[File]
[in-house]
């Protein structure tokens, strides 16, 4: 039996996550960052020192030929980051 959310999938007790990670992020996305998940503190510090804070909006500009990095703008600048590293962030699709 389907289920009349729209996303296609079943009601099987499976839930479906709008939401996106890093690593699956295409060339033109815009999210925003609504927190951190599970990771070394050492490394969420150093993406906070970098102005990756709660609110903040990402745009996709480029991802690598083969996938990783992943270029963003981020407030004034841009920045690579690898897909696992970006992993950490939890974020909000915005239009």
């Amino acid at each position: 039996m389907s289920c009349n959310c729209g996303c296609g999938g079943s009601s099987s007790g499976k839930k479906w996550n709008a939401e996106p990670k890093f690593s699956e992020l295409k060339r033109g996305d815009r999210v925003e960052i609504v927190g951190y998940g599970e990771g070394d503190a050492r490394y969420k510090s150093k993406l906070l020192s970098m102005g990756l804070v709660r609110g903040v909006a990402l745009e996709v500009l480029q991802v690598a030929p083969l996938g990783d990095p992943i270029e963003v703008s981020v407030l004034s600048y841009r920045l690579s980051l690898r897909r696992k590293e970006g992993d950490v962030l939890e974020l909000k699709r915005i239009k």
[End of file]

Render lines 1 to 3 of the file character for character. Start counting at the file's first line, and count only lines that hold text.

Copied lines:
[in-house]
């Protein structure tokens, strides 16, 4: 039996996550960052020192030929980051 959310999938007790990670992020996305998940503190510090804070909006500009990095703008600048590293962030699709 389907289920009349729209996303296609079943009601099987499976839930479906709008939401996106890093690593699956295409060339033109815009999210925003609504927190951190599970990771070394050492490394969420150093993406906070970098102005990756709660609110903040990402745009996709480029991802690598083969996938990783992943270029963003981020407030004034841009920045690579690898897909696992970006992993950490939890974020909000915005239009």
């Amino acid at each position: 039996m389907s289920c009349n959310c729209g996303c296609g999938g079943s009601s099987s007790g499976k839930k479906w996550n709008a939401e996106p990670k890093f690593s699956e992020l295409k060339r033109g996305d815009r999210v925003e960052i609504v927190g951190y998940g599970e990771g070394d503190a050492r490394y969420k510090s150093k993406l906070l020192s970098m102005g990756l804070v709660r609110g903040v909006a990402l745009e996709v500009l480029q991802v690598a030929p083969l996938g990783d990095p992943i270029e963003v703008s981020v407030l004034s600048y841009r920045l690579s980051l690898r897909r696992k590293e970006g992993d950490v962030l939890e974020l909000k699709r915005i239009k």